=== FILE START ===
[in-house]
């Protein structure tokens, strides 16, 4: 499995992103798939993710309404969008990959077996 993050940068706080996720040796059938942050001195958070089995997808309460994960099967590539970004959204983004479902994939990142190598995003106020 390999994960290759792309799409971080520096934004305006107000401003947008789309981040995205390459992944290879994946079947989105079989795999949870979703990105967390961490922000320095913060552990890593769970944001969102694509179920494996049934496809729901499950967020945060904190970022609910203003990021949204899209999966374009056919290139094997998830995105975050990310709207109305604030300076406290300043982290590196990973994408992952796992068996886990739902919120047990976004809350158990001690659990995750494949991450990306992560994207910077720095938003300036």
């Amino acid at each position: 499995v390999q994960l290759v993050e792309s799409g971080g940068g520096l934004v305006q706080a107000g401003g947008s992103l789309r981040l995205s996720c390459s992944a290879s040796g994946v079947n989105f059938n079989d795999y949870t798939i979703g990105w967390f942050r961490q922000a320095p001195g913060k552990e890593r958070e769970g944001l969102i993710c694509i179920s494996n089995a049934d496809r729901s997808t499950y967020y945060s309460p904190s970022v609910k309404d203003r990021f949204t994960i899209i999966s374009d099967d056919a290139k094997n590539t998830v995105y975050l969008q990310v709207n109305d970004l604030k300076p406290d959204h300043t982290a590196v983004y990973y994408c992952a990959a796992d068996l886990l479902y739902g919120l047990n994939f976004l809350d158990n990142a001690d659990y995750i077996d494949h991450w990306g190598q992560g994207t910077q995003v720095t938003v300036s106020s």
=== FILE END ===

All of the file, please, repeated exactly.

[in-house]
């Protein structure tokens, strides 16, 4: 499995992103798939993710309404969008990959077996 993050940068706080996720040796059938942050001195958070089995997808309460994960099967590539970004959204983004479902994939990142190598995003106020 390999994960290759792309799409971080520096934004305006107000401003947008789309981040995205390459992944290879994946079947989105079989795999949870979703990105967390961490922000320095913060552990890593769970944001969102694509179920494996049934496809729901499950967020945060904190970022609910203003990021949204899209999966374009056919290139094997998830995105975050990310709207109305604030300076406290300043982290590196990973994408992952796992068996886990739902919120047990976004809350158990001690659990995750494949991450990306992560994207910077720095938003300036």
């Amino acid at each position: 499995v390999q994960l290759v993050e792309s799409g971080g940068g520096l934004v305006q706080a107000g401003g947008s992103l789309r981040l995205s996720c390459s992944a290879s040796g994946v079947n989105f059938n079989d795999y949870t798939i979703g990105w967390f942050r961490q922000a320095p001195g913060k552990e890593r958070e769970g944001l969102i993710c694509i179920s494996n089995a049934d496809r729901s997808t499950y967020y945060s309460p904190s970022v609910k309404d203003r990021f949204t994960i899209i999966s374009d099967d056919a290139k094997n590539t998830v995105y975050l969008q990310v709207n109305d970004l604030k300076p406290d959204h300043t982290a590196v983004y990973y994408c992952a990959a796992d068996l886990l479902y739902g919120l047990n994939f976004l809350d158990n990142a001690d659990y995750i077996d494949h991450w990306g190598q992560g994207t910077q995003v720095t938003v300036s106020s």